Yet looking around the 1000 capacity Electric Ballroom before he takes to the stage, it's clear his music has made a significant mark on a wide demographic of music fans. And once he's out there strutting his stuff with his band, it all becomes clear. Almost every track is imbued with a delicate, empowered balance of pop-sensibility and personal-relatability. It's this carefully, and almost certainly accidentally crafted niche that singles Toledo out as a hero to a strand of disaffected millennials.
|Photo Credit: Nigel Kinnings|
Opening tune is the the quasi-epic 'Vincent', a slow-build intro transforming into a 6-minute bass-lead groove, complete with David Byrne-esque vocal delivery, before 'Fill in the Blank' sparks the first mass sing-along of the night. Hearing hundreds of voices yelling 'You have no right to be depressed!' back at the band is strangely cathartic.
The pace is taken down a notch with the softer 'Maude Gone', and then lifted right back up with grungy anthem (as far as CSH does anthems) 'Destroyed by Hippie Powers', which kicks hard, drops down, before getting built up to a visceral climax. At this stage, the excitable crowd are getting into the rowdy swing of things.
The band's rapport with each other and the audience is playful throughout, understated quips from Toledo and drummer Andrew Katz bring a deft intimacy to the night - and they actually convince the crowd to boo them at one point, epitomising the perverse under-dog spirit they embody and inspire.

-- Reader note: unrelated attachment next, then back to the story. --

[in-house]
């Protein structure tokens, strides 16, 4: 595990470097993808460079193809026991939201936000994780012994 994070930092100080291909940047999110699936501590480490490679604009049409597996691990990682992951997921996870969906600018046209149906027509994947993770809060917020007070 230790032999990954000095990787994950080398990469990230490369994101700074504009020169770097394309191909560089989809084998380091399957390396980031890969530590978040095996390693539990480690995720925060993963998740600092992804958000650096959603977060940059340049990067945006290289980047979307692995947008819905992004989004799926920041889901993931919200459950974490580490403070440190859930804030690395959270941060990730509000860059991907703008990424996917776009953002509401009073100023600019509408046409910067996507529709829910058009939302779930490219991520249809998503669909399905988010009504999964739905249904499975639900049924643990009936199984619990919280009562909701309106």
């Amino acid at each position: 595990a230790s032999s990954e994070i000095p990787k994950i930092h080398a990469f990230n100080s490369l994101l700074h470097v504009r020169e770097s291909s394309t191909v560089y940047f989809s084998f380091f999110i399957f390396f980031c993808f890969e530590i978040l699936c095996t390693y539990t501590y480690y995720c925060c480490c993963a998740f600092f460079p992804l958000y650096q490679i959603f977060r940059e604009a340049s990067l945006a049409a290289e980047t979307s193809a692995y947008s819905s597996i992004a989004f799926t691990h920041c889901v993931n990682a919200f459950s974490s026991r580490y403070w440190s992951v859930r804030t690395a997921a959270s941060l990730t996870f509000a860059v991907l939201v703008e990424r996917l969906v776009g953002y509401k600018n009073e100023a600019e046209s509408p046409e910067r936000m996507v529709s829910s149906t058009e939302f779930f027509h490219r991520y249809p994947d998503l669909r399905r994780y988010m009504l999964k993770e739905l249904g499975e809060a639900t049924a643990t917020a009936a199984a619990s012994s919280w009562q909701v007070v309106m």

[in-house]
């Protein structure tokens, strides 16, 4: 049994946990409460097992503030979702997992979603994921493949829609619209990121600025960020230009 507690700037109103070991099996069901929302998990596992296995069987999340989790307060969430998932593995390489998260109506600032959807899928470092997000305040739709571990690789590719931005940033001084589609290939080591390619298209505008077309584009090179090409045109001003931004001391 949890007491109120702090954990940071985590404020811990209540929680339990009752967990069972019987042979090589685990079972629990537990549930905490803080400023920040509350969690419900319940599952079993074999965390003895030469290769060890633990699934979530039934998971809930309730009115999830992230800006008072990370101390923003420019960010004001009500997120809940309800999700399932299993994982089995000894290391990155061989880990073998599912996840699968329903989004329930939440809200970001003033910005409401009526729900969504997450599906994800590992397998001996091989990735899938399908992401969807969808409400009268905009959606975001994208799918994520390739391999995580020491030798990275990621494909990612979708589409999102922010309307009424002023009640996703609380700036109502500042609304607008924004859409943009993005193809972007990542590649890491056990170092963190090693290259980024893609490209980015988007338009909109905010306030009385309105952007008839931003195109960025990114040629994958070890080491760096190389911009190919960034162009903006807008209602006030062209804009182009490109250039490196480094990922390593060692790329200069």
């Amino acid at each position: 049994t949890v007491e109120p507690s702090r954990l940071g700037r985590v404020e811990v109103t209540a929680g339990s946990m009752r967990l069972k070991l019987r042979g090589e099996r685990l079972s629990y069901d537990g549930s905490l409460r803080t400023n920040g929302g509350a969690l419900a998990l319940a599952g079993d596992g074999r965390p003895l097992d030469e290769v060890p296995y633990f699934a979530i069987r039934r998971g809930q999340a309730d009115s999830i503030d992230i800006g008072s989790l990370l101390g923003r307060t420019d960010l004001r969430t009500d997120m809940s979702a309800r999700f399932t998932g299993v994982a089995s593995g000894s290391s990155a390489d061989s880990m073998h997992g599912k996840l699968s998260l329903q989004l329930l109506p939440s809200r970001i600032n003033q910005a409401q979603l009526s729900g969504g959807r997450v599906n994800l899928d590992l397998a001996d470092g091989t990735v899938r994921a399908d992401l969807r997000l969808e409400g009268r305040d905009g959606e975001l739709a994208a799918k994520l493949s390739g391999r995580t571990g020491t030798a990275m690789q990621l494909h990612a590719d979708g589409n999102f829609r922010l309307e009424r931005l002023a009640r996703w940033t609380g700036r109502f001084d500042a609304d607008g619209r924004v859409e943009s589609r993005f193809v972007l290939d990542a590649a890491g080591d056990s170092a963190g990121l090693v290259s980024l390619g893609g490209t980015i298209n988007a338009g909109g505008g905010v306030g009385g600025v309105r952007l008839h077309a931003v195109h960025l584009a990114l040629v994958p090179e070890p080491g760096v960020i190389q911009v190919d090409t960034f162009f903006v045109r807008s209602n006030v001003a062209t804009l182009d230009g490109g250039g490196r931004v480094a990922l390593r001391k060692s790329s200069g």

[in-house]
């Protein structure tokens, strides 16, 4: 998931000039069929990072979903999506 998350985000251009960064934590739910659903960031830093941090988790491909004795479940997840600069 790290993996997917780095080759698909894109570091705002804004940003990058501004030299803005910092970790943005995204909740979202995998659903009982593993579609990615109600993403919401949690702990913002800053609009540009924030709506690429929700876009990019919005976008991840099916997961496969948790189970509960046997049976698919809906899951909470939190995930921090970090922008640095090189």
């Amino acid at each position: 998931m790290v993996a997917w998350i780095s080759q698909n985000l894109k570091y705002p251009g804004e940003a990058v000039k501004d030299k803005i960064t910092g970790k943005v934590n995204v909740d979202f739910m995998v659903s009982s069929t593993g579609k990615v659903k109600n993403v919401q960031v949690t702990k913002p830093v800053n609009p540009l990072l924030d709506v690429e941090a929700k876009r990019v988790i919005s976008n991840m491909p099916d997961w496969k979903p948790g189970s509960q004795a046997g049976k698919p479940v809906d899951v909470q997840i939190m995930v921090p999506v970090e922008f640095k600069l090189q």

Around 2/3 of the way through comes the set highlight, perennial indie-press Best Of the Year list botherer 'Drunk Drivers/Killer Whales' is truly shiver inducing, especially, of course, the strained outro refrain - "it doesn't have to be like this!" sparking Mass-Sing-Along-Number-2.
The main set ends, and Will returns on his lonesome to perform a surprise cover of 'Ivy', a standout track from Frank Ocean's insta-classic 'Blonde' album. Toledo's creaking vocals a striking yet effective antithesis to Ocean's smooth delivery.
Then we arrive at the end, via what is essentially the closer to CSH's stunning 'Teens of Denial Album', 'Connect the Dots (The Saga of Frank Sinatra)'. Toledo puts away his guitar, and responsibly stretches before launching into vociferously angular dance-moves to accompany the spiky vocals. He collects his axe for the second half of the 'saga' as the 4 guys on stage tap into their last remaining energy pools to bring the engaging set to a close.
As a relentlessly prolific writer, it's no wonder the set is filled to the brim with gold, and even the omission of breakthrough single 'Something Soon', whilst still missed, isn't anywhere near as fatal to the overall enjoyment as it would be for lesser acts at this same level. This fact in itself is testament to the high-standards by which Car Seat Headrest now applies himself, and connects with a wide-reaching and expanding, devoted fanbase, many of whom have turned out in force tonight.
Car Seat Headrest Played
Fill in the Blank
Destroyed by Hippie Powers
Motorway to Roswell (Pixies Cover)
Sober to Death
Unforgiving Girl (She's Not An)
Drunk Drivers/Killer Whales
1937 State Park
Famous Prophets (Mind)
Ivy (Frank Ocean Cover)
Connect the Dots (The Saga of Frank Sinatra)
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